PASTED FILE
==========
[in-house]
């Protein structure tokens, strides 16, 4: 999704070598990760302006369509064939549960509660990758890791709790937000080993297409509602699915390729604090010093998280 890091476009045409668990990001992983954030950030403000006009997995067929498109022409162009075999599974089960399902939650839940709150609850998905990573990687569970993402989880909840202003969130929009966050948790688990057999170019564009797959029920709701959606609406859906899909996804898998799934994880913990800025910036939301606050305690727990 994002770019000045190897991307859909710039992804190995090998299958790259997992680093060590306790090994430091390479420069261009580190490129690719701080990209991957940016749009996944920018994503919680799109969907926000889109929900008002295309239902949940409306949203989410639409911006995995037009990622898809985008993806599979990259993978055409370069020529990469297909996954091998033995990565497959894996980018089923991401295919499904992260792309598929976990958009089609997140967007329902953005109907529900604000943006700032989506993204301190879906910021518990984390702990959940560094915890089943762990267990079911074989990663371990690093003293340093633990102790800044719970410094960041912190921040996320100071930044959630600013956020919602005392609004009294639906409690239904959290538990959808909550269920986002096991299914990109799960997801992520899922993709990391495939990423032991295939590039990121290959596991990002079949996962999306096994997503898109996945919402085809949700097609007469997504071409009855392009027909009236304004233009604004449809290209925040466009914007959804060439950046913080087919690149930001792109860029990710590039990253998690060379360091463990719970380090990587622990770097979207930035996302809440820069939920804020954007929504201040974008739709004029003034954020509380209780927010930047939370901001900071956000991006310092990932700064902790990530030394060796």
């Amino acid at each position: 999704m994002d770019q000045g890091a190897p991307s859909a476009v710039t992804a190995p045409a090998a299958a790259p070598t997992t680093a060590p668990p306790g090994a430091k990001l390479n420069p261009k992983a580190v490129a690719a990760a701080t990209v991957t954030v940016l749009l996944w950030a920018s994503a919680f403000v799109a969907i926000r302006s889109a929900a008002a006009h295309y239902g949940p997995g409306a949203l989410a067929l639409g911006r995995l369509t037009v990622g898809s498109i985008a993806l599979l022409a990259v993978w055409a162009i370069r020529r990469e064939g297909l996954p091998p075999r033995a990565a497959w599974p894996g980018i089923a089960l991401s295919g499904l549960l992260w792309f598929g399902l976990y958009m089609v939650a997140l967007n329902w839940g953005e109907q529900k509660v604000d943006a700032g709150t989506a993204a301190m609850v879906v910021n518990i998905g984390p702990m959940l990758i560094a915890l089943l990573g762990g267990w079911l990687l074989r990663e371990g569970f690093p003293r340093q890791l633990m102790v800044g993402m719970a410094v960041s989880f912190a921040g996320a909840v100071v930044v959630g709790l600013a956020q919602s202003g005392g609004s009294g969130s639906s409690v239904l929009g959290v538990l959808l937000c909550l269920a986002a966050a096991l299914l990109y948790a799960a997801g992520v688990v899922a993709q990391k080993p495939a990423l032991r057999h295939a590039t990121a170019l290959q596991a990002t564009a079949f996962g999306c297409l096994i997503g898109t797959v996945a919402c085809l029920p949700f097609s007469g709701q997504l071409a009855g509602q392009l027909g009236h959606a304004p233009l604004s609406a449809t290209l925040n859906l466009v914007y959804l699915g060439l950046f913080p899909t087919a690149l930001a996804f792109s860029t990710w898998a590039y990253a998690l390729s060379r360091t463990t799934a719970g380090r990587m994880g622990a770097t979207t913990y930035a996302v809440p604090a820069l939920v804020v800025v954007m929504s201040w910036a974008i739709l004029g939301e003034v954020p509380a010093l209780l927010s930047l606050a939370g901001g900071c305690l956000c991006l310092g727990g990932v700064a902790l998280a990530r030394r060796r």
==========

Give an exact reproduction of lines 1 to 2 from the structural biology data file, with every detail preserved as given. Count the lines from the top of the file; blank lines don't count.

[in-house]
């Protein structure tokens, strides 16, 4: 999704070598990760302006369509064939549960509660990758890791709790937000080993297409509602699915390729604090010093998280 890091476009045409668990990001992983954030950030403000006009997995067929498109022409162009075999599974089960399902939650839940709150609850998905990573990687569970993402989880909840202003969130929009966050948790688990057999170019564009797959029920709701959606609406859906899909996804898998799934994880913990800025910036939301606050305690727990 994002770019000045190897991307859909710039992804190995090998299958790259997992680093060590306790090994430091390479420069261009580190490129690719701080990209991957940016749009996944920018994503919680799109969907926000889109929900008002295309239902949940409306949203989410639409911006995995037009990622898809985008993806599979990259993978055409370069020529990469297909996954091998033995990565497959894996980018089923991401295919499904992260792309598929976990958009089609997140967007329902953005109907529900604000943006700032989506993204301190879906910021518990984390702990959940560094915890089943762990267990079911074989990663371990690093003293340093633990102790800044719970410094960041912190921040996320100071930044959630600013956020919602005392609004009294639906409690239904959290538990959808909550269920986002096991299914990109799960997801992520899922993709990391495939990423032991295939590039990121290959596991990002079949996962999306096994997503898109996945919402085809949700097609007469997504071409009855392009027909009236304004233009604004449809290209925040466009914007959804060439950046913080087919690149930001792109860029990710590039990253998690060379360091463990719970380090990587622990770097979207930035996302809440820069939920804020954007929504201040974008739709004029003034954020509380209780927010930047939370901001900071956000991006310092990932700064902790990530030394060796």